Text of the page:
Does Medicare cover medical marijuana?

Does Medicare cover medicinal marijuana? The answer is currently “no,” and it will likely remain that way for some time to come. Original Medicare is divided into Part A (hospital insurance) and Part B (general medical insurance), but neither covers legal medical marijuana treatments. Medicare Part C, sometimes called Medicare Advantage, likewise omits marijuana treatments. The same is true for the 10 Medigap plans currently standardized by the United States federal government and sold by private insurance providers.

Medicare specifies what treatments, equipment, and specialists qualify for coverage or reimbursement under its program umbrella. The criteria that the federal government uses to determine whether or not a treatment is valid has to do with whether it is deemed “medically necessary” by a physician and documented as such.

Marijuana is legal in some states

Medical marijuana has been legalized in 23 states and the District of Columbia. It is used by cancer patients, epileptics, and people with chronic pain in place of more traditional pain management drugs. A recent University of Georgia research effort concluded that medical marijuana use saves state and federal governments millions of dollars on both Medicare expenses and prescription drug use. Specifically, the states that have legalized medical marijuana use have seen a sharp decline in the demand for prescription painkiller drugs.

Despite these statistics and studies, Medicare isn’t alone in its refusal to cover medical marijuana use. Health insurance providers don’t pay for it, either.

Marijuana is classified as a Schedule I controlled substance, and the Federal Controlled Substances Act puts it in the same category as cocaine, heroine, and other so-called hard and illegal drugs. This means that US lawmakers view it as a substance with high potential for abuse. This makes it almost impossible for marijuana to undergo the clinical studies necessary for it to become approved by the Food and Drug Administration.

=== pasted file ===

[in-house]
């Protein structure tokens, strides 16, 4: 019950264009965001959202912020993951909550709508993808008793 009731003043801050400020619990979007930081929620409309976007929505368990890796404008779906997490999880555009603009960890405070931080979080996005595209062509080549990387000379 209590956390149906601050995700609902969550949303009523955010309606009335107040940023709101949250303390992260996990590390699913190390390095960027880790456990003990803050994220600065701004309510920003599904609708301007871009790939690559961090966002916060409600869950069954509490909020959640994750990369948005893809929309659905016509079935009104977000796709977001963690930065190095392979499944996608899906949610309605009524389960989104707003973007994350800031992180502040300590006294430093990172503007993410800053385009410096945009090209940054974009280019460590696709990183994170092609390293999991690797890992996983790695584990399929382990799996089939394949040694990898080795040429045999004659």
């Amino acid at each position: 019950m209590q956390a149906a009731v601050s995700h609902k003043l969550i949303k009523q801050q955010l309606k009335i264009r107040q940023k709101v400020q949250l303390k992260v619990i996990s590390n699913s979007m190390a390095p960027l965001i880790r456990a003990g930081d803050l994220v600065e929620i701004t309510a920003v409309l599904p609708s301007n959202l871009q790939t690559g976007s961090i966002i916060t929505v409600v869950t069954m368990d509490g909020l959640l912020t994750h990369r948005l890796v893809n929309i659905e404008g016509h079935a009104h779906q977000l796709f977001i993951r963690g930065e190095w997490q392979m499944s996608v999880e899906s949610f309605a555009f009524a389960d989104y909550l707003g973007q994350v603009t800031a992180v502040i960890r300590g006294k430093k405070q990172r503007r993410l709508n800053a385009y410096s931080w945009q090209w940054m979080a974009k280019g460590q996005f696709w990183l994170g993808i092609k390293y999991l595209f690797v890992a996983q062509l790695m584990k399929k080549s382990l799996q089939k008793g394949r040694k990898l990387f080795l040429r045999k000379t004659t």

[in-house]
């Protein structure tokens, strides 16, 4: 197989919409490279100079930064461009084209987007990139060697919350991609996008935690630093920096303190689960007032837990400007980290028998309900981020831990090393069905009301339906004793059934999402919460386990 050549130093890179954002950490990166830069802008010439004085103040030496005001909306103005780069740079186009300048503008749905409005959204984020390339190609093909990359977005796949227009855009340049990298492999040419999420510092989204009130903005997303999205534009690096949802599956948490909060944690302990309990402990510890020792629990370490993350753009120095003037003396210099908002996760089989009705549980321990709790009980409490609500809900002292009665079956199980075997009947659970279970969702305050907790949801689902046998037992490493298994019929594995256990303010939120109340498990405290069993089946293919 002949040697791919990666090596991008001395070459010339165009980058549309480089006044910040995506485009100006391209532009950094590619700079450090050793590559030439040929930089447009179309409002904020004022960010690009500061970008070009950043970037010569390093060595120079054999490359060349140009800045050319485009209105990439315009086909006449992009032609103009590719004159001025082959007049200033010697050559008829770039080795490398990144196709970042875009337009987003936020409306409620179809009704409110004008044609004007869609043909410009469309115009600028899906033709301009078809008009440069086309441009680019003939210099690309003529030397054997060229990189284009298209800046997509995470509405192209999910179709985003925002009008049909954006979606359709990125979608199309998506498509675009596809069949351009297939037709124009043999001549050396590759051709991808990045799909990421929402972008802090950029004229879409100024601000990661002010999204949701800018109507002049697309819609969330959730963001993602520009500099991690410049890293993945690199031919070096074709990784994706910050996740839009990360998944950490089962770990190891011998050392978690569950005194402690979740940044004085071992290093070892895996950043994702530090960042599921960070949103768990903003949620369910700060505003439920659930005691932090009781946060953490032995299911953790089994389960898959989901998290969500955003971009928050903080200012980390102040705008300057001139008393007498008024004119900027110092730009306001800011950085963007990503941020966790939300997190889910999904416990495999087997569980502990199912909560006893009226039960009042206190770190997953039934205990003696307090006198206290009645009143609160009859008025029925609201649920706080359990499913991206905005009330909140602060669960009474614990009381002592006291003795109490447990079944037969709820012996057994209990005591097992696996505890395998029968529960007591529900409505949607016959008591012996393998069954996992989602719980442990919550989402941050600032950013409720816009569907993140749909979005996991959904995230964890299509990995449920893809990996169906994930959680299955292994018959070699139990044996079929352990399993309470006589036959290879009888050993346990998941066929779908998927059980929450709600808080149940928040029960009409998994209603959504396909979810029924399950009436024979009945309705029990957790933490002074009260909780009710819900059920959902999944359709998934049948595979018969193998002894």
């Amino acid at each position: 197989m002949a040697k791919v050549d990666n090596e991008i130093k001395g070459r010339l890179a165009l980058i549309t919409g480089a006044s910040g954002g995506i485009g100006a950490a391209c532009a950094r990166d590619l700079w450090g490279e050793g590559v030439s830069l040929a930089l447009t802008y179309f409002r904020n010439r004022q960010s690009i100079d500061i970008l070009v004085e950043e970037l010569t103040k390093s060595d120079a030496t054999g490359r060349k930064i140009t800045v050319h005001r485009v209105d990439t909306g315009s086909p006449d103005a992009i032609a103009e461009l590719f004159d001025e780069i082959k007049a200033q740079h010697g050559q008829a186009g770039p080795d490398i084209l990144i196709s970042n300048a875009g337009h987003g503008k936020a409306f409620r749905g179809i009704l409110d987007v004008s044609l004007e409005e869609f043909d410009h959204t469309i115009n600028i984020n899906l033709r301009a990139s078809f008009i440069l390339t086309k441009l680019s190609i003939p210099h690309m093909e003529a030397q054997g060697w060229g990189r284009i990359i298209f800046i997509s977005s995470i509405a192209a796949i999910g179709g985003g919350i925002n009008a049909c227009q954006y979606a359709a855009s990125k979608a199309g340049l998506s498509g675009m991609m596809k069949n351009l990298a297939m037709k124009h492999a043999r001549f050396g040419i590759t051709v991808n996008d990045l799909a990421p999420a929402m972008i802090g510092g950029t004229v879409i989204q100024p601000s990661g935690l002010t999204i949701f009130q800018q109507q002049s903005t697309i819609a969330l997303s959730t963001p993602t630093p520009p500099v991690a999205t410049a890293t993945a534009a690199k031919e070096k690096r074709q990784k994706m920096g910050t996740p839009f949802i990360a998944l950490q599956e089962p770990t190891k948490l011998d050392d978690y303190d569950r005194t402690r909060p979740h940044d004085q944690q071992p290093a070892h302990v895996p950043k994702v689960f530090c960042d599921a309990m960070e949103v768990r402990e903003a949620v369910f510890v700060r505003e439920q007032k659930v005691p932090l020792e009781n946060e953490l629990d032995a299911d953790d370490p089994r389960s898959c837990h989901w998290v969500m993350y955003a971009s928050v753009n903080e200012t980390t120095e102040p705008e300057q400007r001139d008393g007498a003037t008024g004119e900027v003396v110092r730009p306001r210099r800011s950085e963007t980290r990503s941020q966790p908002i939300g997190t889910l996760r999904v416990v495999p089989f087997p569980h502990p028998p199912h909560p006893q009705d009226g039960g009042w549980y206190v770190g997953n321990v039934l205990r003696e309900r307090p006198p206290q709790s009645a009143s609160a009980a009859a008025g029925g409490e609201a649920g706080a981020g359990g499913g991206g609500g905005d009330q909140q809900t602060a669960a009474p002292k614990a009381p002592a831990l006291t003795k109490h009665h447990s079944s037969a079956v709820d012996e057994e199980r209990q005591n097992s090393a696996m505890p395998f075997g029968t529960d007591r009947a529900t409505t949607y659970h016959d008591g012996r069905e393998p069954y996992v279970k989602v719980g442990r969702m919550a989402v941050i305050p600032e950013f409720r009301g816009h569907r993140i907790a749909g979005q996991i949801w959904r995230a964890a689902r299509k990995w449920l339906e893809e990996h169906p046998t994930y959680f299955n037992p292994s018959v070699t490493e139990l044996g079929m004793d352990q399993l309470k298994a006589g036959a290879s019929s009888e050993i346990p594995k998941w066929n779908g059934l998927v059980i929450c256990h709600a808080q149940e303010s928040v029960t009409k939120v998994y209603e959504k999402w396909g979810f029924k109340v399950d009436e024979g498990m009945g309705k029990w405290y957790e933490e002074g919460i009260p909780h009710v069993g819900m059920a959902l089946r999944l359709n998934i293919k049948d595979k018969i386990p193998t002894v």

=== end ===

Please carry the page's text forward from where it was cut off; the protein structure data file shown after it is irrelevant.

Calls to reclassify the drug

The American Medical Association has called for marijuana’s classification to be changed so that clinical trials may be performed. The AMA cites research showing that the drug is safer than both alcohol and tobacco. The Brookings Institution, a Washington, D.C. think tank, states that marijuana reclassification is unlikely to happen anytime soon because of the politics and bureaucratic red tape surrounding the initiative.

Meanwhile, medical marijuana is quite expensive due to its status as a controlled substance. Some estimates place daily user costs upwards of $1000 per month. Low-income patients may qualify for a price break on medical marijuana registration depending on which state they live in. New Mexico even requires worker’s compensation benefits that cover medical cannabis.

While it’s currently unlikely that marijuana will be included under Medicare’s coverage umbrella, it’s not impossible due to the money involved. Medicare cost the federal government roughly $550 billion in 2015. If medical marijuana use is proven to reduce costs as the aforementioned research study indicates, the government will be forced to consider it.

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